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How to check if a file is pkcs#8 DER format in Java?

I need to check if a file is pkcs#8 DER format in Java when uploading the file, I think maybe PKCS8EncodedKeySpec and getFormat() can be used.

class FileFormatePkcs8{
    public static void main(String[] args) {
    String filename = args[0];
        try {
            File f = new File(filename);
            byte[] encodedKey = new byte[(int)f.length()];
            PKCS8EncodedKeySpec pkcs8Key = new PKCS8EncodedKeySpec(encodedKey);
            if(pkcs8Key.getFormat().equals("PKCS#8")) {
                System.out.println("It's pkcs8.");
            }
            else {
                System.out.println("It's not pkcs8.");
            }
        }
        catch (Exception ex) {
            System.out.println("exception:"+ex.getMessage());
        }
    }

}

All the files input will get the “It’s pkcs8.” result. I realize “PKCS8EncodedKeySpec” will create the pkcs#8 key, but I don’t know using which class to replace it.

Note that: both of PKCS#8 and DER need to be check, so I think org.bouncycastle.openssl.PEMParser can be ignored. Or am I on the wrong track?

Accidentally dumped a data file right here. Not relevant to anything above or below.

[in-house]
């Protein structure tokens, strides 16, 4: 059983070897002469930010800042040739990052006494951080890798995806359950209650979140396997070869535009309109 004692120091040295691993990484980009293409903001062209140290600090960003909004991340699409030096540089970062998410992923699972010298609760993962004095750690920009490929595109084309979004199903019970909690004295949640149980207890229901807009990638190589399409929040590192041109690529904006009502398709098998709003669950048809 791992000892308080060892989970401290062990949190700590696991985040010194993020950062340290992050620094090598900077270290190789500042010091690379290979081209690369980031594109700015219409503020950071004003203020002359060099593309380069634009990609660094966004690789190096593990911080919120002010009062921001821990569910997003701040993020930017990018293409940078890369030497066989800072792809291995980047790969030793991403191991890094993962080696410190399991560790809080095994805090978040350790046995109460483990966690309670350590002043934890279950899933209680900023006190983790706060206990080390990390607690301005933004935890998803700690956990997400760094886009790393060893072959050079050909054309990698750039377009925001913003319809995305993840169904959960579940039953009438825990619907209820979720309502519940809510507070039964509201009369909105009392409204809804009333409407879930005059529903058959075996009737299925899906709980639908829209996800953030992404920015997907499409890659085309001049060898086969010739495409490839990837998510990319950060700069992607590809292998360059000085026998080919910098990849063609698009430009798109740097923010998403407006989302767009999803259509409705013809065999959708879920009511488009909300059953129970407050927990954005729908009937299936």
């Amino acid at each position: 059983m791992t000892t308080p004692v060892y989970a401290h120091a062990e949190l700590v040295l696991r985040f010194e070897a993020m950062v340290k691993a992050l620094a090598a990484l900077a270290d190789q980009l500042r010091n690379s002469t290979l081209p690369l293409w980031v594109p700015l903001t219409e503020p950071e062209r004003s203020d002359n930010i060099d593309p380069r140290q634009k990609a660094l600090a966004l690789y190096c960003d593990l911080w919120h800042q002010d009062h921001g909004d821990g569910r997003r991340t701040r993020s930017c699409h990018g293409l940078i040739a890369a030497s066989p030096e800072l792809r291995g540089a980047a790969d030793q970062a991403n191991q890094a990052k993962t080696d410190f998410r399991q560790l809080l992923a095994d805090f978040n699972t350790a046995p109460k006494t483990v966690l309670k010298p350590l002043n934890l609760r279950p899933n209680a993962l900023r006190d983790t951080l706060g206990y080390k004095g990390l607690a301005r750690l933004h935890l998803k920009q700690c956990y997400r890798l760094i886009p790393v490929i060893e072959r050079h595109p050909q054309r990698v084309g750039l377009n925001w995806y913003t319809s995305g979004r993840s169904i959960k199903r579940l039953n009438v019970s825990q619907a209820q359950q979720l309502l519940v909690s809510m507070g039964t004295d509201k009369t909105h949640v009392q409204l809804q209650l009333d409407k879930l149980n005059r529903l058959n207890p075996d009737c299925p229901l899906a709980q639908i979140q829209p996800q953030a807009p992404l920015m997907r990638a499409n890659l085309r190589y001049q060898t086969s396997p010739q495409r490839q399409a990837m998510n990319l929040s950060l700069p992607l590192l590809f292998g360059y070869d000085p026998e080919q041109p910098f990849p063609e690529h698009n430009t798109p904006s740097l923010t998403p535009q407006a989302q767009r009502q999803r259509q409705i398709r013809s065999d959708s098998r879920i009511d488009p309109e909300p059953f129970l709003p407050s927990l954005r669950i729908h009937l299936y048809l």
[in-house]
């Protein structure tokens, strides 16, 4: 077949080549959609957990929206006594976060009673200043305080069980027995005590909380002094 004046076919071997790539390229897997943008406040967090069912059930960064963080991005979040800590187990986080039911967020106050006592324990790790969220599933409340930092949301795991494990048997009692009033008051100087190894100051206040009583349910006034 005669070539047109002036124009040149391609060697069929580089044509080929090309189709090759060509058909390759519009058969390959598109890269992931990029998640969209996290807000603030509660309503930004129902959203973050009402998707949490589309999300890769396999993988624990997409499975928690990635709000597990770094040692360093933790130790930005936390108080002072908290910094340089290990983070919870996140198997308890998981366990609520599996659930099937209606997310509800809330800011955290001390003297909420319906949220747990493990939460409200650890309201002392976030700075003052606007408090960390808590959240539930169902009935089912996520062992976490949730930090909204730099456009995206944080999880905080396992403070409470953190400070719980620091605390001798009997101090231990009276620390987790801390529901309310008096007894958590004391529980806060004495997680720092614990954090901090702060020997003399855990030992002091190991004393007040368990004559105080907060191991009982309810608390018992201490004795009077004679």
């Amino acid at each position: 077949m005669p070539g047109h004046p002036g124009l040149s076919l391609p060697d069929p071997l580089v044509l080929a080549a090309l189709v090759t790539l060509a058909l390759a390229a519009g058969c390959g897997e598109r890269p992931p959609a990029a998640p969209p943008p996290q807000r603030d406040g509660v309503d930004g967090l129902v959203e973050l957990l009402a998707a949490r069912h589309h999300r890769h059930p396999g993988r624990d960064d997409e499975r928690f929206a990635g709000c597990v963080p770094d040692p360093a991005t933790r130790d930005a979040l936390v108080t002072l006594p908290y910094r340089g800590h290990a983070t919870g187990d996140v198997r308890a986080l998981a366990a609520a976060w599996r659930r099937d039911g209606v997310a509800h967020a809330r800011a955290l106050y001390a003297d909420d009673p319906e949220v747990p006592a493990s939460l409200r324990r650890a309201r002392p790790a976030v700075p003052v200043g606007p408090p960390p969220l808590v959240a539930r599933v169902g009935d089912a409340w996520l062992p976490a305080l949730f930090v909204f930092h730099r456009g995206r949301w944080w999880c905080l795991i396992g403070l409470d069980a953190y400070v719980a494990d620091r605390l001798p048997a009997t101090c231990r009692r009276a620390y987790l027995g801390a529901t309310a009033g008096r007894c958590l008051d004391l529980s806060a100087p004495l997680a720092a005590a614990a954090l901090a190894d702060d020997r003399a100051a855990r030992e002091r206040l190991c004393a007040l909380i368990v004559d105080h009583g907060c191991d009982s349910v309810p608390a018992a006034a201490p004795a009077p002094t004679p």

Answer

First, you don’t actually read the contents of the file at all. You just create an empty buffer the same size as the file. Since this buffer doesn’t contain any data, the non-present data is not in PKCS8 format, nor JKS format, nor Bitcoin wallet format, nor any other format. (Note instead of multiple steps, you can just use byte[] data = Files.readAllBytes(Paths.get(filename))).

Second, there are two PKCS8 DER formats.

OOTB Java visibly supports PKCS8-unencrypted (clear) PrivateKeyInfo only if you know the algorithm to which the key applies (RSA, DSA, ECDSA/ECDH, etc). If you do, simply call KeyFactory.getInstance for that algorithm, then call .generatePrivateKey with a PKCS8EncodedKeySpec containing the (purported) PKCS8-clear, and if it returns an appropriate subclass of PrivateKey (and doesn’t throw an exception) then the data was in fact PKCS8-clear and for that algorithm. If you don’t know the algorithm but only a limited set are permitted or possible, you can simply try each in turn and see if any (and which) works.

Otherwise, you must either parse the ASN.1 yourself (possible, but nontrivial), or use BouncyCastle (but not the PEM part): call org.bouncycastle.asn1.pkcs.PrivateKeyInfo.getInstance(der) and if it succeeds the input data either is PKCS8-clear or a very good imitation.

For PKCS8-encrypted, Java does expose javax.crypto.EncryptedPrivateKeyInfo; just invoke the constructor on the data and if it doesn’t throw the data looked like PKCS8-encrypted. This does not check however that this data can be decrypted and when decrypted is actually a privatekey as it should be; for that if you know the password use epki.getKeySpec() combined with checking the resulting purported PKCS8-clear as above.